Sean Penn is bizarrely endearing as Cheyenne, an aging rock/Goth star living in Ireland who is prompted by his father’s death to embark on a picaresque journey across America – ostensibly to hunt down a Nazi war criminal. However, the film doesn’t allow itself, or us, to be too hung up on this goal, being driven by a whimsical relish for the absurd and the everyday alike.
Frances McDormand plays Cheyenne’s wife/ soul-mate (who is also a firefighter), while a passing parade of characters includes David Byrne (lead singer of the band Talking Heads) and the inventor of the wheeled suitcase, Robert Plath.
August 9: The Last Bridge
Germany, 1954, 98 min, b&w. Dir: Andrej Munk
German War Film
During World War 2 a dedicated but naïve doctor Helga (Maria Snell) stationed at a German field hospital is kidnapped by Serbian partisans to help fight an outbreak of typhoid in occupied Yugoslavia. As she assimilates with the partisans, she realizes they are patriots fighting for a cause. The bridge which separates the enemy camp from the hospital becomes the symbol for the senselessness of war. Andrej Munk was born in Krakow to a Jewish family. Moving to Warsaw he took part in and survived the Polish Uprising in 1944. He is considered one of the most influential artists of the Post-Stalinist period in the People’s Republic of Poland but was tragically killed in a car crash in 1961 when leaving Auschwitz concentration camp after shooting the Polish film Passenger.
September 13: Black Souls
Italy, 2013, 108 min. Dir: Francesco Munzi
Italian Crime Thriller
Based on true events, Black Souls (2013) is a gripping story of a Calabrian mafia dynasty and one man’s chilling struggle to break free of a chequered past. Luciano (Fabrizio Ferracane), the eldest of the Carbone brothers, turns his back on his family’s drug operations and seeks to take his 20 year old son Leo (Guiseppe Fumo) back to his ancestral home. Leo however maintains his familial connections which ultimately leads to a feud that threatens to explode.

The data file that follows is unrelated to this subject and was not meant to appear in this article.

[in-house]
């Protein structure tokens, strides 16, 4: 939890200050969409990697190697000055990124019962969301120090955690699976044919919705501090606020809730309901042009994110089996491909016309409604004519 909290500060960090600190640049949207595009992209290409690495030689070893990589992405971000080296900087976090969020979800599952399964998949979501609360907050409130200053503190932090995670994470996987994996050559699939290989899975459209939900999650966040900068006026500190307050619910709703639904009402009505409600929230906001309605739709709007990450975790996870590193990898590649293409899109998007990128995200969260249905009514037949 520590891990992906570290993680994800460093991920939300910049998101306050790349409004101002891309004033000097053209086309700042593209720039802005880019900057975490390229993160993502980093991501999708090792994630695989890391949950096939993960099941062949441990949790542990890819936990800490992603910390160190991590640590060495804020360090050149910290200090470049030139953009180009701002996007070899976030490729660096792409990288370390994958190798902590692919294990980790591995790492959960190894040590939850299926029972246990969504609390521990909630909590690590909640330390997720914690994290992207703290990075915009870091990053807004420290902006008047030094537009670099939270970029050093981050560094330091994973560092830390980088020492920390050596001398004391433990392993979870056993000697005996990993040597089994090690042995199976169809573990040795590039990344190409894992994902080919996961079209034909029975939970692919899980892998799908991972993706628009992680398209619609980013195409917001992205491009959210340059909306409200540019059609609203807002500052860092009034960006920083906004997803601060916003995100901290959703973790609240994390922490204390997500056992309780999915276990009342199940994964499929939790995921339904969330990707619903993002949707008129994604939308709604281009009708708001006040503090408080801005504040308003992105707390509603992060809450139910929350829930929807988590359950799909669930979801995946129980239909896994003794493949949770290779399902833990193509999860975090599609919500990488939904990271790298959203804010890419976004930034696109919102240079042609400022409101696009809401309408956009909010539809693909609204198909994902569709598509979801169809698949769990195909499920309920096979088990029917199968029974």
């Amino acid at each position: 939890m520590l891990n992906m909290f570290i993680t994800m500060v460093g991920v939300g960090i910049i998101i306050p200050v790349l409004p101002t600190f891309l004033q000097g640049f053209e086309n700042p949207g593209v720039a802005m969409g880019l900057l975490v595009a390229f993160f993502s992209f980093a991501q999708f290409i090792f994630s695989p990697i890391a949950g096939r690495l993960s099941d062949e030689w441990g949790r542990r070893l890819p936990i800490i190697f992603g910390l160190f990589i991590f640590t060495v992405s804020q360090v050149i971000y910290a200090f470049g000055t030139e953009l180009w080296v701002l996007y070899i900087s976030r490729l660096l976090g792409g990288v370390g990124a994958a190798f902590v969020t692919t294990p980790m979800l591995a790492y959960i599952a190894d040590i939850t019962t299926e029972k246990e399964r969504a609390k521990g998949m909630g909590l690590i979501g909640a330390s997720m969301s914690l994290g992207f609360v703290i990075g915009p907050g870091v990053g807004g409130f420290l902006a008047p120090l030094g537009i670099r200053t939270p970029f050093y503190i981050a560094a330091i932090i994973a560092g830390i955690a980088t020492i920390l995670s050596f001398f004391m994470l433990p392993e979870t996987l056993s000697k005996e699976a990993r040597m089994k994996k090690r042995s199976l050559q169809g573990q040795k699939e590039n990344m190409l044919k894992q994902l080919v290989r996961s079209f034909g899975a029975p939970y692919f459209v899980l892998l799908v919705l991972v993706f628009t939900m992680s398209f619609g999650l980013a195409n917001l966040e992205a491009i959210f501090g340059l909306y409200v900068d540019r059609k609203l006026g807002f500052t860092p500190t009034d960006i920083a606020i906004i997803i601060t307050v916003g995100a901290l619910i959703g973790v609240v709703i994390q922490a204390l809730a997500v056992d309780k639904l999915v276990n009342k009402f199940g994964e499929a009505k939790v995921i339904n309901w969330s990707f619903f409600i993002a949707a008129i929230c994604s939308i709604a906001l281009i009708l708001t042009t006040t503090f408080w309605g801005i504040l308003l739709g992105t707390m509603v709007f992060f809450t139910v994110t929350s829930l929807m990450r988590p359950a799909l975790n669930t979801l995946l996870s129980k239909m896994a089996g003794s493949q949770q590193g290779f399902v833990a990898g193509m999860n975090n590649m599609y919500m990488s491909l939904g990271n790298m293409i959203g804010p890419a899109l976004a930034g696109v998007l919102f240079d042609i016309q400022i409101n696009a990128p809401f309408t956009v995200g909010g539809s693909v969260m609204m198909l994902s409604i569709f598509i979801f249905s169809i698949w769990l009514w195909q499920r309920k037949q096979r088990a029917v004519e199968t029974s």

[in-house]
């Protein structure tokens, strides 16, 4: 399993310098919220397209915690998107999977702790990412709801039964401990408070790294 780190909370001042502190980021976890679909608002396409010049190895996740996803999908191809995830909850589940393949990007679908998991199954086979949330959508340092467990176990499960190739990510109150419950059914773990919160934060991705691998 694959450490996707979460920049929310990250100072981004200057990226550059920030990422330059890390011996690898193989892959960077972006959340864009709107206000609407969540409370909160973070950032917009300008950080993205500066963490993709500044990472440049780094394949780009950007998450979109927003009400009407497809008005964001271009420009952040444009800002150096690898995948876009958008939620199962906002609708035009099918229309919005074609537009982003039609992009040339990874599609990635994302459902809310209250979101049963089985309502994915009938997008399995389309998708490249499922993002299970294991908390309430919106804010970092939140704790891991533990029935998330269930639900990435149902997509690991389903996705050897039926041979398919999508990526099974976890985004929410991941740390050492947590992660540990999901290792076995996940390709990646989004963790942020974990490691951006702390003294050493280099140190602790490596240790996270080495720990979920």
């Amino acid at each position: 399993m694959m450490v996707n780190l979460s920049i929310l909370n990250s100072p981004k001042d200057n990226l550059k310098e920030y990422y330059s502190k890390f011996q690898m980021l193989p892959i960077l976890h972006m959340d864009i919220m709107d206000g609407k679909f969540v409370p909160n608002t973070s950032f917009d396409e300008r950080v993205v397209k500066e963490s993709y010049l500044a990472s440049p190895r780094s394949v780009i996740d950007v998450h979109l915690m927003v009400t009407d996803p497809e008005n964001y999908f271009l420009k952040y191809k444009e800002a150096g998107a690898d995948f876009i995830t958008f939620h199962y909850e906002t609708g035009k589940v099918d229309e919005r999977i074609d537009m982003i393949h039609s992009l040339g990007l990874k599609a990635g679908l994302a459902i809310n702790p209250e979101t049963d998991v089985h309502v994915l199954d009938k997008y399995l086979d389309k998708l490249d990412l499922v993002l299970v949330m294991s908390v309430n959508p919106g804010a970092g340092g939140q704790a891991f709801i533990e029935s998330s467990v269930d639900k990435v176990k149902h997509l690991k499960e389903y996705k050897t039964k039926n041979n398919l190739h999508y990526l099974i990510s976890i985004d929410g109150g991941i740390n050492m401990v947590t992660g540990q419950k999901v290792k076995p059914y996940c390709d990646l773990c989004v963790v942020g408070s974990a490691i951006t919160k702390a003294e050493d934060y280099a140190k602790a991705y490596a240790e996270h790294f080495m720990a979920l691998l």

The film confronts the age-old morality tale about challenging the cycle of violence and crime that plagues Calabrian mafia culture. Winner of 9 Italian Academy Awards including Best Picture, Best Director and Best Screenplay, this is a gripping thriller akin to Matteo Garrone’s 2008 film Gomorrah.
October 11: Dogs of Democracy & Gaucho del Norte
Australia, 2016, 58 min. Dir. Mary Zourazi (Dogs of Democracy)
Chile, 2015, 57 min. Dir. Andres Caballero (Gaucho del Norte)
Ronin Film Docos
Ronin Films is a distribution company founded by Andrew Pike in 1974. It has championed the work of many independent productions and directors such as Jane Campion, Baz Luhrmann and Tracey Moffat. To pay homage to Andrew and his commitment to independent film production we present two documentaries that Ronin Films distribute. In Dogs of Democracy (2016), filmmaker Australian Mary Zourazi is surprised to find numerous stray dogs living on the streets of Athens. For her, Greece had become the ‘stray dog of Europe’ and the dogs become a symbol of hope and resistance during the economic crisis of 2016.
Gaucho del Norte (2015) is the story of Eraldo Pacheco, a Patagonian sheepherder recruited to work in Idaho, USA. Over a two year period, he faces the ups and downs of living in isolation, away from his family.
November 8: The Party
UK, 2017, b&w, 71 min. Dir: Sally Potter
UK Contemporary Satire
Political satire in the time of Brexit; the latest film by British director Sally Potter (Orlando, 1992) gathers an A-class ensemble including Kristen Scott-Thomas, Patricia Clarkson, Emily Mortimer and Timothy Spall, gathering to celebrate their friend’s new Ministerial appointment. Shot during the time of the Brexit crisis, the film becomes a microcosm of Britain’s cultural anxieties and political fault-lines as well as a gauge of the temperature of feminist thought in 2017.
Featuring a catty friend, a jittery coke-snorting banker, emasculated husbands and strong women, the dinner party serves as a classic comedy setting for hilarious entertainment.
December 13: Les Girls
USA, 1957, 114 min. Dir: George Cukor for MGM Pictures; music by Cole Porter
While the war drama Bridge Over the River Kwai took out the Best Film Award at the 1958 Oscars, the MGM musical Les Girls provided a good deal more than entertainment via singing and dancing. When dancer Sybil Wren (Kay Kendall) publishes a memoir about her time in the Les Girls dance troupe, she incites the wrath of her former peers, and a lawsuit which brings all three parties to court. The film presents their points of view via a ‘Rashamon-style’ narrative technique, using flashbacks. The NY Times Movie Review highly praised its cast of ‘exquisite’ performers, sleek script and excellent Cole Porter music.
Australian born Orry-Kelly won the Oscar for best costume design that year. It is a thought provoking film, raising issues around sexploitation in the theatre world which are startlingly pertinent fifty years on.